Areas inside the Beltway—Arlington Virginia’s Route 29 corridor, Northwest DC—have the best chance of growing some equity in 2011. Outside the Beltway, markets are going to be tougher—the 270 corridor in North Potomac, Gaithersburg, Germantown.
Prince George’s County got amazingly overbuilt during the boom. A lot of people there did some really impractical and unstable loan products, and there’s a high number of short sales and foreclosures. Recovery is going to take longer in a place like PG.
Do you ever run into homes that seem too much of a dump to help sell?
Aubrey: Thank God you can order PODS as storage places because I’ve gone into places where I literally have to turn sideways to get down the hallways because of the stacks of stuff sitting around. Do you remember, Sabrina, the house in Laurel—the older Victorian? It was a guy and his son, they were bachelors, and the place sort of had a frat-house feel. In a shower upstairs, the handle had broken off, so they had a set of vise grips clipped onto it. They had no intention of fixing that. It worked to turn the water on and off, and they didn’t really get why that needed to be changed.
Are you surprised at the types of people who watch a home-and-real-estate show?
Aubrey: I’m driving down 370 to go into the Shady Grove Metro, and there’s a police officer standing in the road holding a radar gun. I’m going about 20 miles an hour over the limit. He asks for my license and registration, so I give it to him and he says, “Listen, my wife and I like the show. We watch it all the time. You think you could sign an autograph for my wife?” So I sign an autograph—and get a warning. This officer is about six-four and 240 pounds, and he watches HGTV.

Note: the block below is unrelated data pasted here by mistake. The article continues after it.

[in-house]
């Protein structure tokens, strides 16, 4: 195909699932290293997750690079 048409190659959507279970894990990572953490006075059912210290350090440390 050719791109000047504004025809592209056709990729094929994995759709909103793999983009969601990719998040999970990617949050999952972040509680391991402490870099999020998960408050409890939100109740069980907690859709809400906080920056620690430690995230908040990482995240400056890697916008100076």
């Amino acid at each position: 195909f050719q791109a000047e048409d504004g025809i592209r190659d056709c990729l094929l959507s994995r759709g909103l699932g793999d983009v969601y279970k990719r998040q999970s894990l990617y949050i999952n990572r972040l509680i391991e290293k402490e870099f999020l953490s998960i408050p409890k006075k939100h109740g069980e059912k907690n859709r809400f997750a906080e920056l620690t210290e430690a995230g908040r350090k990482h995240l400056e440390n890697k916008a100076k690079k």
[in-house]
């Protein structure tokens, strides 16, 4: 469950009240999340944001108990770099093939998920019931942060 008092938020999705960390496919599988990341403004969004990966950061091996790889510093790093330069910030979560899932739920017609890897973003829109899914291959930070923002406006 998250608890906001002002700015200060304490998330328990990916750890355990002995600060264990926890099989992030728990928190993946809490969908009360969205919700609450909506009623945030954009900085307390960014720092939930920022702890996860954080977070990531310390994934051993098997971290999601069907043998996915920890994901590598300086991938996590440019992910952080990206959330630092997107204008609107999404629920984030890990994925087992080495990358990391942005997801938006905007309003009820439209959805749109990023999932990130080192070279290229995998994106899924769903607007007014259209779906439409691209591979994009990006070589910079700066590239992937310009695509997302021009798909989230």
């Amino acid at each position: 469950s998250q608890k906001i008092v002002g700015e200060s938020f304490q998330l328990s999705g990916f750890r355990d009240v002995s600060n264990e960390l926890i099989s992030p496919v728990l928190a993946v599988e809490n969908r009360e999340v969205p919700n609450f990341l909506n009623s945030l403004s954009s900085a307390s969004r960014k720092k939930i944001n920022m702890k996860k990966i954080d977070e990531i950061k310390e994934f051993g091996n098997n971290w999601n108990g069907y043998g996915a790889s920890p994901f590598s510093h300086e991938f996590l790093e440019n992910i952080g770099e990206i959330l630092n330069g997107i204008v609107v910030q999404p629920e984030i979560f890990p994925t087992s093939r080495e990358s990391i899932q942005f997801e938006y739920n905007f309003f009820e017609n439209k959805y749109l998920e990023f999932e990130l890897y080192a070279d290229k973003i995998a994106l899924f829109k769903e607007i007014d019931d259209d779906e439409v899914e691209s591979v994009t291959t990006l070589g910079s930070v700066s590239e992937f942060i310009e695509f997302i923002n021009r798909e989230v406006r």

Any other surprising fans?
Aubrey: I was at the Donovan House hotel near Dupont Circle, standing by the bar on the roof waiting to order a drink, and I got this tap on my shoulder. I heard this guy say, “Yo, man, I really love the show.” I turned around and said, “Clinton Portis, you watch HGTV, man?” He said, “Yeah, man, all the time.” I was pretty much floored that a Redskin was watching HGTV. And like everybody else in the world, including the non-famous people, Clinton said, “How about Sabrina? Is she really that good-looking in real life?”
Some people have “brag walls” of themselves with well-known figures. How does that affect potential buyers?
Aubrey: Stay away from politics, religion, things that are polarizing to people—especially in the Washington area, because this is such an amazing melting pot of cultures, religions, and types of people. You want them to see themselves in that house. You want to take away all that stuff that is polarizing. It’s about the house, not the seller.
Soto: You want them to walk away and go, “Oh, I love the house with the gorgeous deck or the fabulous front porch or that wonderful master bedroom!” Once you put that for sale sign in front of your home, it’s no longer your home. It’s a product you’re trying to sell.
What have you learned about life?
Aubrey: That it’s meant to be lived and not watched. My job has awarded me the opportunity to see all sides of the human experience. I’ve seen people at their happiest—and at the very bottom. Things can change at a moment’s notice. Life is not all about money or things you can buy or sell—it’s about the experiences, memories, and the people you love along the way.
Soto: I’ve learned the same thing I’ve learned doing design for TV: There are a lot of compromises you have to make, and you just have to be flexible. Mistakes happen every day. If you aren’t flexible, you end up making everybody’s life difficult. So you have to be a bit easygoing but still keep your vision.
Listen, I still have a lot to learn.
This article appears April 2011 issue of The Washingtonian.